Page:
Reading level: Young Adult
Size: 476 pages
Publisher: Tanglewood Press
Release Date: September 27th, 2011
Stand Alone or Series: 1st in the Ashfall series
Source: eGalley through NetGalley.com
Rating: 4/5 stars
I got an eGalley of this book through NetGalley(dot)com. I love reading survival, post-apocalyptic type books and was eager to read about a world in which the Yellowstone supervolcano erupts (I was just in Yellowstone a couple weeks ago, so it was strangely fitting). This was a good book; not exceptional but a decent read. A sequel called, Ashen Winter, is planned for release in October 2012.
Sixteen year old Alex is spending a weekend at home alone when his house is hit by something and set on fire. Little does he know that the supervolcano in Yellowstone has erupted. As ash clogs the air, temperatures drop, and civilization collapses Alex decides to travel to the east in an effort to reach his parents. Along the way he struggles with ash filled air, lack of food, and desperate humans doing what they much to survive.
You can’t help but compare this book to Life As We Knew It by Susan Beth Pfeffer. Granted that book is about an asteroid hitting the moon, but the results are similar. In that book many volcanoes erupt causing the characters to face many of the issues (if in a bit smaller scale) that Alex faces in this book. While I enjoyed reading this book, I couldn’t help but feel that I’ve read about a lot of these issues (air quality, blocking out sunlight, long winters, lawless humanity) before.
This book has a lot of themes that other post-apocalyptic books do. Alex not only struggles against nature but against other humans trying to survive in a lawless society. You also see similar themes of refuge camps being horrible places to live and the military taking advantage of humans who don’t have the firepower they do. Basically when faced with mass destruction, humanity shows both its best and worst face.
Alex is an interesting character; he knows karate so that gave him a good skill set for surviving the lawlessness he faced during his travels. He is also very resourceful as he shows by realizing that skis would travel well over ash (although anyone familiar with snow would probably draw the same conclusions).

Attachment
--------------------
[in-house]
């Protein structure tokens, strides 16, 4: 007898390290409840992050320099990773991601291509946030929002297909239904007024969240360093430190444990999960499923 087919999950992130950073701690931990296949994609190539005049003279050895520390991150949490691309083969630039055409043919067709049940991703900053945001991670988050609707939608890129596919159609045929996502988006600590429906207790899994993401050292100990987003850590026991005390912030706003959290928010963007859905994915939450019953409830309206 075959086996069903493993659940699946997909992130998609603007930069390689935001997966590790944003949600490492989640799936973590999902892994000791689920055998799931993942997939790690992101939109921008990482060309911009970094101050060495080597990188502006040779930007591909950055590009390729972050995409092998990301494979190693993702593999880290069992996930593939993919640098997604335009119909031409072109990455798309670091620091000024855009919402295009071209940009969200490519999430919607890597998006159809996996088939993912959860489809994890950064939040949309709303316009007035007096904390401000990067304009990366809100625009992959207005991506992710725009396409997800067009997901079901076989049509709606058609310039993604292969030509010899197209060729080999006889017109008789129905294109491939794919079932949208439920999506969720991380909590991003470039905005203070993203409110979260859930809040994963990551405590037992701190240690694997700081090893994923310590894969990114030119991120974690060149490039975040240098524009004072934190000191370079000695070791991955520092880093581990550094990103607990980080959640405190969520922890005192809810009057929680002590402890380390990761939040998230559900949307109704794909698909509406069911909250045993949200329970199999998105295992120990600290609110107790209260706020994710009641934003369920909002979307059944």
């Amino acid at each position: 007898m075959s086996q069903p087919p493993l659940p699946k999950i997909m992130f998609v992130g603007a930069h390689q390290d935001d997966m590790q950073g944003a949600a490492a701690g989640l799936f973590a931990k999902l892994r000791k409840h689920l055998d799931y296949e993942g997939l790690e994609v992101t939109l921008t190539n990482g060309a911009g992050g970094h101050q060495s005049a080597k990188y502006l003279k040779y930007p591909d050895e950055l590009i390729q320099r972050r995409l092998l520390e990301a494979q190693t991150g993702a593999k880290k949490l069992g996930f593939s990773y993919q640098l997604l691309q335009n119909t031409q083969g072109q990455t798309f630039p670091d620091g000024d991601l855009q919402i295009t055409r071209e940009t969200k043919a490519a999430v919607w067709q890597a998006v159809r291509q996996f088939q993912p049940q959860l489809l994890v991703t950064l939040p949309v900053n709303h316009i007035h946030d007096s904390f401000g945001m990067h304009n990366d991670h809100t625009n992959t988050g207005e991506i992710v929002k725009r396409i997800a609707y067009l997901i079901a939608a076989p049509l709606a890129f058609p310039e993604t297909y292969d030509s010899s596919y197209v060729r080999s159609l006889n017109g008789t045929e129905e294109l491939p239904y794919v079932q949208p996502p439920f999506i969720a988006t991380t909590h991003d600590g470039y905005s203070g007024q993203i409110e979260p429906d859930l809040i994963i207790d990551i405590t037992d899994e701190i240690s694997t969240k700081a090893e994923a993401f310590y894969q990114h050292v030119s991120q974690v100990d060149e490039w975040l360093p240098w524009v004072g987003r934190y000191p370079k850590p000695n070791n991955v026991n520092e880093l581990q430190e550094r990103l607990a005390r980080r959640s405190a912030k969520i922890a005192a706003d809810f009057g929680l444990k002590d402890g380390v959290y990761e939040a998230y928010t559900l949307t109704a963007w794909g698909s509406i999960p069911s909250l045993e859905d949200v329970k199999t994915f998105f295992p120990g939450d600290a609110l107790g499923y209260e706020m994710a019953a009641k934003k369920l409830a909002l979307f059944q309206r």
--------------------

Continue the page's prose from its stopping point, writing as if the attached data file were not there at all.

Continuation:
Things get a lot more interesting when he meets up with Darla. Darla is incredibly strong, resourceful, and really an amazing girl. Her and Alex make a great team and watching them fall in love between attacks, horrible storms, and refuge camps is especially touching.
The book is paced well and the question that really drives the story forward is will Alex make it to his parents. The way the story ends is well done but definitely set up for a sequel. The book is well-written, easy to read, and engaging. The author includes an excellent afterward talking about Yellowstone and some of the other volcano eruptions the story is based on.
Overall while I enjoyed this book I didn’t think it was incredibly original. Alex faces many of the same problems that the characters in Life As We Knew It face. The same issues of lawlessness, starvation, air quality, refuge camps, and abandonment by the government are dealt with. This book is a bit more violent than Life as We Knew was. The thing that sets this book apart from other post-apocalyptic books is the relationship that develops between Alex and Darla. Both of these characters are amazingly resourceful and watching them fall in love through all the hardships they face was a beautiful thing. The book is well-written and I would recommend to those who enjoy post-apocalyptic YA reads. I would also recommend Life As We Knew It by Susan Beth Pfeffer, Ashes by Ilsa J. Bick, Blood Red Road by Moira Young, and The Reapers Are the Angels: A Novel by Alden Bell.